Americans reconsider Syrian refugees in light of attacks


Mstyslav Chernov / Wikimedia Commons / ShareAlike 4.0

Syrian refugees wait at the platform of the Budapest Keleti railway station.

Ivy Nguyen, Staff Writer

In the aftermath of terrorist attacks on Paris, France and Beirut, Lebanon in mid-November, the debate surrounding Syrian refugees has been loaded with demands for the United States to close U.S. borders to Syrian refugees.

Donald Trump, a high-profile presidential candidate, has been vocal in connecting Syrians to the Islamic State of Iraq and the Levant (ISIL). Nearly a week after the terrorist attacks, he called for the construction of a wall around U.S. borders.

Junior Ashley Wen said, “In my opinion, Trump’s comments about immigrants and refugees are seriously inhumane. America is a country of immigrants, so I find those views hypocritical and racist. I can’t accept or support views like that.”

However, many governors have stated that “security comes first” and that they refuse to accept Syrian refugees.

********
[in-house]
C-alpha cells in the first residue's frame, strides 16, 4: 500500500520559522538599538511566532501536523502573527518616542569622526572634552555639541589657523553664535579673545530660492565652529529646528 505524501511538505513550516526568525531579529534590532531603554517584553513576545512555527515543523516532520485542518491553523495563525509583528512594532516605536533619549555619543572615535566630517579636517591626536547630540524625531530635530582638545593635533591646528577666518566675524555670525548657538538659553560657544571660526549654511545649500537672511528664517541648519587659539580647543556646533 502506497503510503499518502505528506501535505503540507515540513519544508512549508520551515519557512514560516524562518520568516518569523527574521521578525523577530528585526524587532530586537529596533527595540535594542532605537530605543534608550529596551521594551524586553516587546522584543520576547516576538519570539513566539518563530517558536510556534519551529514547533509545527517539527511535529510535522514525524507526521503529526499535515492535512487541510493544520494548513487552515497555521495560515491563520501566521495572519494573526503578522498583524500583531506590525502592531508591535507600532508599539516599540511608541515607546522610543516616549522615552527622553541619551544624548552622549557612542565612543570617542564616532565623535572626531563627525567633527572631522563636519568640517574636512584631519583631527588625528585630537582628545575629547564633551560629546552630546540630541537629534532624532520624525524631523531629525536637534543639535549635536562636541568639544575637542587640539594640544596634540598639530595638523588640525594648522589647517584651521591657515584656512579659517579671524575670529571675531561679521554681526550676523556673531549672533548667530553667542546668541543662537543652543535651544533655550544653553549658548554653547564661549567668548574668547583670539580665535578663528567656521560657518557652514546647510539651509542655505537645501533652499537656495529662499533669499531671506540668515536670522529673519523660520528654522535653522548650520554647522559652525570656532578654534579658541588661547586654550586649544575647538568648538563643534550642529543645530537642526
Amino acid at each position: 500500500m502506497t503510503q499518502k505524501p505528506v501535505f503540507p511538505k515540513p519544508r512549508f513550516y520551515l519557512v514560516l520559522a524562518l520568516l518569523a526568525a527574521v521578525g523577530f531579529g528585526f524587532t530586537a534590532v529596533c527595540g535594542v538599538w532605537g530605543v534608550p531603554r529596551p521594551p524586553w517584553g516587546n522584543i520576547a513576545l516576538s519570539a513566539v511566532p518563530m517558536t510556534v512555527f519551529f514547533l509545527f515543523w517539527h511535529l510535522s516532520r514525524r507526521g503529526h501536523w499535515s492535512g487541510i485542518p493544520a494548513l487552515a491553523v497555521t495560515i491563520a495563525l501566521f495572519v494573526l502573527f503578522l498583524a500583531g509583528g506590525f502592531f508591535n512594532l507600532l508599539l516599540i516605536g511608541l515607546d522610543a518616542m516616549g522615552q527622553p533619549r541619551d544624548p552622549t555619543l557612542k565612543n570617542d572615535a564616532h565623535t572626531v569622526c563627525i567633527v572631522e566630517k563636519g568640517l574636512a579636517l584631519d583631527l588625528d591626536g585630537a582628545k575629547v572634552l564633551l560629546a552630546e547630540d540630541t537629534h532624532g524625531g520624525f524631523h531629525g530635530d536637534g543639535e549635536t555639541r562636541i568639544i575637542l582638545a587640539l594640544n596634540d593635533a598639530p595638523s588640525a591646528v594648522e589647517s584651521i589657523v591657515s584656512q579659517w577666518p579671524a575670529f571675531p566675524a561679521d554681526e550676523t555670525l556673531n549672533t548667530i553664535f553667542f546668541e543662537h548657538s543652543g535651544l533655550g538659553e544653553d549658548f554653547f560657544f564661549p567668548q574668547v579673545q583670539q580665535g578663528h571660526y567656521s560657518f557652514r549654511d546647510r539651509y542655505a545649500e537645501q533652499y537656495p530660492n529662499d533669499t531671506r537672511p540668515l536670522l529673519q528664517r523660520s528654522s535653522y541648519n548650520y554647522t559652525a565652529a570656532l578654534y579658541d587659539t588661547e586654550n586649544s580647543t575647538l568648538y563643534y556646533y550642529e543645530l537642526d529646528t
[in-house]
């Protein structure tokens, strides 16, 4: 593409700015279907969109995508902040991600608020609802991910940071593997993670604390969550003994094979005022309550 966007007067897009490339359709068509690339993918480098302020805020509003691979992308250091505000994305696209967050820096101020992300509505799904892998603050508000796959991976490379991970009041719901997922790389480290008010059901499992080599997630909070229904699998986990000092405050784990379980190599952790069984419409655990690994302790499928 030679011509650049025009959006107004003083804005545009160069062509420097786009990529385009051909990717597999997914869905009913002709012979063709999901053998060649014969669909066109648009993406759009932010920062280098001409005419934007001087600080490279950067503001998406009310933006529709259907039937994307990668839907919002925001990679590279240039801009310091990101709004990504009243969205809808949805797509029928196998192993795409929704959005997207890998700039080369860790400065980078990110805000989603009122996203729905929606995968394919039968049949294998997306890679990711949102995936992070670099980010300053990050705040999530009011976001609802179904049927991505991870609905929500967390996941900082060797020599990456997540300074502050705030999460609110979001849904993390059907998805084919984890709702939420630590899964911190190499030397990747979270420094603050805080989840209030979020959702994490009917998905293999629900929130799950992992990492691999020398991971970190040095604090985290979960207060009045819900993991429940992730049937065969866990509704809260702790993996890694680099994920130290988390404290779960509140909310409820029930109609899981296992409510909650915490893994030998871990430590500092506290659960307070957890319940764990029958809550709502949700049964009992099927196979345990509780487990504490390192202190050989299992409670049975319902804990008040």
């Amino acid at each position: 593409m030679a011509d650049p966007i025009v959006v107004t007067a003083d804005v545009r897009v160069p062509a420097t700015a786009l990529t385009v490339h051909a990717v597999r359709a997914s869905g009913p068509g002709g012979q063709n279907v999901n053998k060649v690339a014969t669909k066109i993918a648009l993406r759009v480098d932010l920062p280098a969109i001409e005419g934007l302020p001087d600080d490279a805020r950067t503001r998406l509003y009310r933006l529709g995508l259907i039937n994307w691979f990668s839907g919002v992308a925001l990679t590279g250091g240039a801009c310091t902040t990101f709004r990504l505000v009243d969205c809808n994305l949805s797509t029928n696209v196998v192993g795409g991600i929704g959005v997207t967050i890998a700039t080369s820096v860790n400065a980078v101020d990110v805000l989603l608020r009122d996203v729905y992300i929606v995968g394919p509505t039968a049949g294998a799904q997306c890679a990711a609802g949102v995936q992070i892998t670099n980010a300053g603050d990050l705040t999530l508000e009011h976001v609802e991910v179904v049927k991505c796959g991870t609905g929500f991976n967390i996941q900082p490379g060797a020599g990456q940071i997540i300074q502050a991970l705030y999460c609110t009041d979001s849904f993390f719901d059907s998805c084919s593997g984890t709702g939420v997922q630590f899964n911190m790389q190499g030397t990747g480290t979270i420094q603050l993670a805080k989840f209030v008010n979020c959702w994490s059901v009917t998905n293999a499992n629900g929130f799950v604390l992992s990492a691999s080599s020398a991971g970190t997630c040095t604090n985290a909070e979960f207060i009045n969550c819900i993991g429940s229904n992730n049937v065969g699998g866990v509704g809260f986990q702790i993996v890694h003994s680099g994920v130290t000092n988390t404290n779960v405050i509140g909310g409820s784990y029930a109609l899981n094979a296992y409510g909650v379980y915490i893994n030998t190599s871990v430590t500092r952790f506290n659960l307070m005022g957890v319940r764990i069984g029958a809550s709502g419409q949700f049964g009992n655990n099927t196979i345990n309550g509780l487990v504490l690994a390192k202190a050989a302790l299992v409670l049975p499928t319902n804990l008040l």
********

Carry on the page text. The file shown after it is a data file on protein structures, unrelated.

According to Vox, more than half of the nation’s governors said they oppose letting Syrian refugees into their states. The final say on this immigration issue falls to the federal government, but state opposition can make the process more arduous.

Although opposition to Syrian refugees has become larger in the wake of the terrorist attacks, there are still those who support the acceptance of refugees.

A student who wished to remain anonymous said, “In this situation, I’d like to quote the Quran. ‘If any one killed a person, it would be as if he killed the whole of mankind.’ I want people to know that these terrorists do not represent Islam, and I believe that Syrian refugees should not be turned away and punished because of these attacks.”

President Obama also welcomes Syrian refugees, and he has stated that he wants the U.S. to accept 10,000 refugees over the next year.

The debate surrounding Syrian refugees, Islam, and ISIL remains polar, but Americans will have to wait until the federal government makes a final decision on this contentious immigration issue.

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